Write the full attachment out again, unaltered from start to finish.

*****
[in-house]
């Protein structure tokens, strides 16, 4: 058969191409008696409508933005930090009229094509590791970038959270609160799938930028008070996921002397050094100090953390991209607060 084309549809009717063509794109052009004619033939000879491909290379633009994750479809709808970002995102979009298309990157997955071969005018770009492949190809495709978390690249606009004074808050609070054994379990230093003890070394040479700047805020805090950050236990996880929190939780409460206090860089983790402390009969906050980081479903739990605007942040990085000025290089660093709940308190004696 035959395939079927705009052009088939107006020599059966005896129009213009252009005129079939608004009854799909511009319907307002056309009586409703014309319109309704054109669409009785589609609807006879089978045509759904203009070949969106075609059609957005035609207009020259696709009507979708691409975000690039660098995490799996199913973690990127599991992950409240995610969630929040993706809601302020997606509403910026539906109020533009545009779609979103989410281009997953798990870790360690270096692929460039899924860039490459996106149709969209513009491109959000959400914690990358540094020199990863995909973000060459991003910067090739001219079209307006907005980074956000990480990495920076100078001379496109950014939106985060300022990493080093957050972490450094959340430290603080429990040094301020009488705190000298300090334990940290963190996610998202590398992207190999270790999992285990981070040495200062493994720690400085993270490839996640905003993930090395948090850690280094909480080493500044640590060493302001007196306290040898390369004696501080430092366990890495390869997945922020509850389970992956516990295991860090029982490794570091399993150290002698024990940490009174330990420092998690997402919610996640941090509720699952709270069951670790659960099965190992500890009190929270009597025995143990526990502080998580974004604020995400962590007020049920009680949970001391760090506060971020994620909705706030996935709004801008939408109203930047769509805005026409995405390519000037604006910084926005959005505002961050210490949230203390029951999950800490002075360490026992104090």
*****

[in-house]
């Protein structure tokens, strides 16, 4: 058969191409008696409508933005930090009229094509590791970038959270609160799938930028008070996921002397050094100090953390991209607060 084309549809009717063509794109052009004619033939000879491909290379633009994750479809709808970002995102979009298309990157997955071969005018770009492949190809495709978390690249606009004074808050609070054994379990230093003890070394040479700047805020805090950050236990996880929190939780409460206090860089983790402390009969906050980081479903739990605007942040990085000025290089660093709940308190004696 035959395939079927705009052009088939107006020599059966005896129009213009252009005129079939608004009854799909511009319907307002056309009586409703014309319109309704054109669409009785589609609807006879089978045509759904203009070949969106075609059609957005035609207009020259696709009507979708691409975000690039660098995490799996199913973690990127599991992950409240995610969630929040993706809601302020997606509403910026539906109020533009545009779609979103989410281009997953798990870790360690270096692929460039899924860039490459996106149709969209513009491109959000959400914690990358540094020199990863995909973000060459991003910067090739001219079209307006907005980074956000990480990495920076100078001379496109950014939106985060300022990493080093957050972490450094959340430290603080429990040094301020009488705190000298300090334990940290963190996610998202590398992207190999270790999992285990981070040495200062493994720690400085993270490839996640905003993930090395948090850690280094909480080493500044640590060493302001007196306290040898390369004696501080430092366990890495390869997945922020509850389970992956516990295991860090029982490794570091399993150290002698024990940490009174330990420092998690997402919610996640941090509720699952709270069951670790659960099965190992500890009190929270009597025995143990526990502080998580974004604020995400962590007020049920009680949970001391760090506060971020994620909705706030996935709004801008939408109203930047769509805005026409995405390519000037604006910084926005959005505002961050210490949230203390029951999950800490002075360490026992104090």